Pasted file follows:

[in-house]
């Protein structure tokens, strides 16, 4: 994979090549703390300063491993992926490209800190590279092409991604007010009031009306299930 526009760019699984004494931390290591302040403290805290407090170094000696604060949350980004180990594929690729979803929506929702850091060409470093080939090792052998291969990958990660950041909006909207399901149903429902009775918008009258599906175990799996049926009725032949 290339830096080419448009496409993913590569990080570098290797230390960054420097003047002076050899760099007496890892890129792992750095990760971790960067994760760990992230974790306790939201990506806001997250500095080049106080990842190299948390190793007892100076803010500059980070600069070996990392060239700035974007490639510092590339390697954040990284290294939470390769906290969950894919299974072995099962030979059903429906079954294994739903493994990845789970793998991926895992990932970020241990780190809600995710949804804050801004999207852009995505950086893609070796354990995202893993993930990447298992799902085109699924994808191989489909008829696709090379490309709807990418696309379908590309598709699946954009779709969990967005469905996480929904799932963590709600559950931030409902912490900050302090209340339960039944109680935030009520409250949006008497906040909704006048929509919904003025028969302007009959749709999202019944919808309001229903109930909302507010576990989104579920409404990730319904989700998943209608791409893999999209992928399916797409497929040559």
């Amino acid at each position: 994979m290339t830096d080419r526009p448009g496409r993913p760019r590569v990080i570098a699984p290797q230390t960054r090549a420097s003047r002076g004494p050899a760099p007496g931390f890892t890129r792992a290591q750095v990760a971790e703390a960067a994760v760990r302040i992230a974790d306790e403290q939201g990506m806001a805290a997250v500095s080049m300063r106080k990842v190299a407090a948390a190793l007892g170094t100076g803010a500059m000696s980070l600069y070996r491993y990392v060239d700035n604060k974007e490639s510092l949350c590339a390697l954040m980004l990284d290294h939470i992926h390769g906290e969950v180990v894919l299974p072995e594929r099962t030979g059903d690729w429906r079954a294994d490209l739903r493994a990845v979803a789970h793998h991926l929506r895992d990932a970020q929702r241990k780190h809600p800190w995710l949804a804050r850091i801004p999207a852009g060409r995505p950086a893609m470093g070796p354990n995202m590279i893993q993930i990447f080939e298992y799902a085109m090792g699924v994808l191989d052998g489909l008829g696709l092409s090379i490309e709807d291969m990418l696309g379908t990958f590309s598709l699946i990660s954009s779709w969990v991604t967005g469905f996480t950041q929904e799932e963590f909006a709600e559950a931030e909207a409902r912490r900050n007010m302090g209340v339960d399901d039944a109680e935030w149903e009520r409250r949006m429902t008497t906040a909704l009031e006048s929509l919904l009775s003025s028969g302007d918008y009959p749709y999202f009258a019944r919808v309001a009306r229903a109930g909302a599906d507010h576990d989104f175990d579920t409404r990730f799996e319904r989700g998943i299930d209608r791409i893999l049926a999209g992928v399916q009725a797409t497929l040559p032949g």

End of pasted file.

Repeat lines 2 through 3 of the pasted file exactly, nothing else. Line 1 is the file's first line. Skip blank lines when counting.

């Protein structure tokens, strides 16, 4: 994979090549703390300063491993992926490209800190590279092409991604007010009031009306299930 526009760019699984004494931390290591302040403290805290407090170094000696604060949350980004180990594929690729979803929506929702850091060409470093080939090792052998291969990958990660950041909006909207399901149903429902009775918008009258599906175990799996049926009725032949 290339830096080419448009496409993913590569990080570098290797230390960054420097003047002076050899760099007496890892890129792992750095990760971790960067994760760990992230974790306790939201990506806001997250500095080049106080990842190299948390190793007892100076803010500059980070600069070996990392060239700035974007490639510092590339390697954040990284290294939470390769906290969950894919299974072995099962030979059903429906079954294994739903493994990845789970793998991926895992990932970020241990780190809600995710949804804050801004999207852009995505950086893609070796354990995202893993993930990447298992799902085109699924994808191989489909008829696709090379490309709807990418696309379908590309598709699946954009779709969990967005469905996480929904799932963590709600559950931030409902912490900050302090209340339960039944109680935030009520409250949006008497906040909704006048929509919904003025028969302007009959749709999202019944919808309001229903109930909302507010576990989104579920409404990730319904989700998943209608791409893999999209992928399916797409497929040559």
């Amino acid at each position: 994979m290339t830096d080419r526009p448009g496409r993913p760019r590569v990080i570098a699984p290797q230390t960054r090549a420097s003047r002076g004494p050899a760099p007496g931390f890892t890129r792992a290591q750095v990760a971790e703390a960067a994760v760990r302040i992230a974790d306790e403290q939201g990506m806001a805290a997250v500095s080049m300063r106080k990842v190299a407090a948390a190793l007892g170094t100076g803010a500059m000696s980070l600069y070996r491993y990392v060239d700035n604060k974007e490639s510092l949350c590339a390697l954040m980004l990284d290294h939470i992926h390769g906290e969950v180990v894919l299974p072995e594929r099962t030979g059903d690729w429906r079954a294994d490209l739903r493994a990845v979803a789970h793998h991926l929506r895992d990932a970020q929702r241990k780190h809600p800190w995710l949804a804050r850091i801004p999207a852009g060409r995505p950086a893609m470093g070796p354990n995202m590279i893993q993930i990447f080939e298992y799902a085109m090792g699924v994808l191989d052998g489909l008829g696709l092409s090379i490309e709807d291969m990418l696309g379908t990958f590309s598709l699946i990660s954009s779709w969990v991604t967005g469905f996480t950041q929904e799932e963590f909006a709600e559950a931030e909207a409902r912490r900050n007010m302090g209340v339960d399901d039944a109680e935030w149903e009520r409250r949006m429902t008497t906040a909704l009031e006048s929509l919904l009775s003025s028969g302007d918008y009959p749709y999202f009258a019944r919808v309001a009306r229903a109930g909302a599906d507010h576990d989104f175990d579920t409404r990730f799996e319904r989700g998943i299930d209608r791409i893999l049926a999209g992928v399916q009725a797409t497929l040559p032949g």